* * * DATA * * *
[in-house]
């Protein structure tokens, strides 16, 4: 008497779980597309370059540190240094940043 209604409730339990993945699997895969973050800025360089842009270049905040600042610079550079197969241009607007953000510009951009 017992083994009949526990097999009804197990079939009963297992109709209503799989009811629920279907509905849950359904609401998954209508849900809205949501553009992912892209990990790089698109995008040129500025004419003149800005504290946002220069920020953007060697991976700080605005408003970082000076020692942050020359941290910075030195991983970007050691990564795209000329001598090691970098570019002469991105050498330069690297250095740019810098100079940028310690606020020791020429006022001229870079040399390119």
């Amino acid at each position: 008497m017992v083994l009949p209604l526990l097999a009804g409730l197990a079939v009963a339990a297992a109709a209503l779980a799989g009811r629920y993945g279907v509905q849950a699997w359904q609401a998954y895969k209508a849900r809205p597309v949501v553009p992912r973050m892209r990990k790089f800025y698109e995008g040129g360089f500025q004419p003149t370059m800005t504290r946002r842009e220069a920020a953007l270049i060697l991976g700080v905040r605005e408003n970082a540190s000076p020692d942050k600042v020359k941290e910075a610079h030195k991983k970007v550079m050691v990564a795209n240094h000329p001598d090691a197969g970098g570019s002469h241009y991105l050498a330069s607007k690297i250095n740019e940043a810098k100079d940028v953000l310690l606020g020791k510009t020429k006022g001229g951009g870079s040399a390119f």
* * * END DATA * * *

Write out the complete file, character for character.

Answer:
[in-house]
């Protein structure tokens, strides 16, 4: 008497779980597309370059540190240094940043 209604409730339990993945699997895969973050800025360089842009270049905040600042610079550079197969241009607007953000510009951009 017992083994009949526990097999009804197990079939009963297992109709209503799989009811629920279907509905849950359904609401998954209508849900809205949501553009992912892209990990790089698109995008040129500025004419003149800005504290946002220069920020953007060697991976700080605005408003970082000076020692942050020359941290910075030195991983970007050691990564795209000329001598090691970098570019002469991105050498330069690297250095740019810098100079940028310690606020020791020429006022001229870079040399390119």
């Amino acid at each position: 008497m017992v083994l009949p209604l526990l097999a009804g409730l197990a079939v009963a339990a297992a109709a209503l779980a799989g009811r629920y993945g279907v509905q849950a699997w359904q609401a998954y895969k209508a849900r809205p597309v949501v553009p992912r973050m892209r990990k790089f800025y698109e995008g040129g360089f500025q004419p003149t370059m800005t504290r946002r842009e220069a920020a953007l270049i060697l991976g700080v905040r605005e408003n970082a540190s000076p020692d942050k600042v020359k941290e910075a610079h030195k991983k970007v550079m050691v990564a795209n240094h000329p001598d090691a197969g970098g570019s002469h241009y991105l050498a330069s607007k690297i250095n740019e940043a810098k100079d940028v953000l310690l606020g020791k510009t020429k006022g001229g951009g870079s040399a390119f």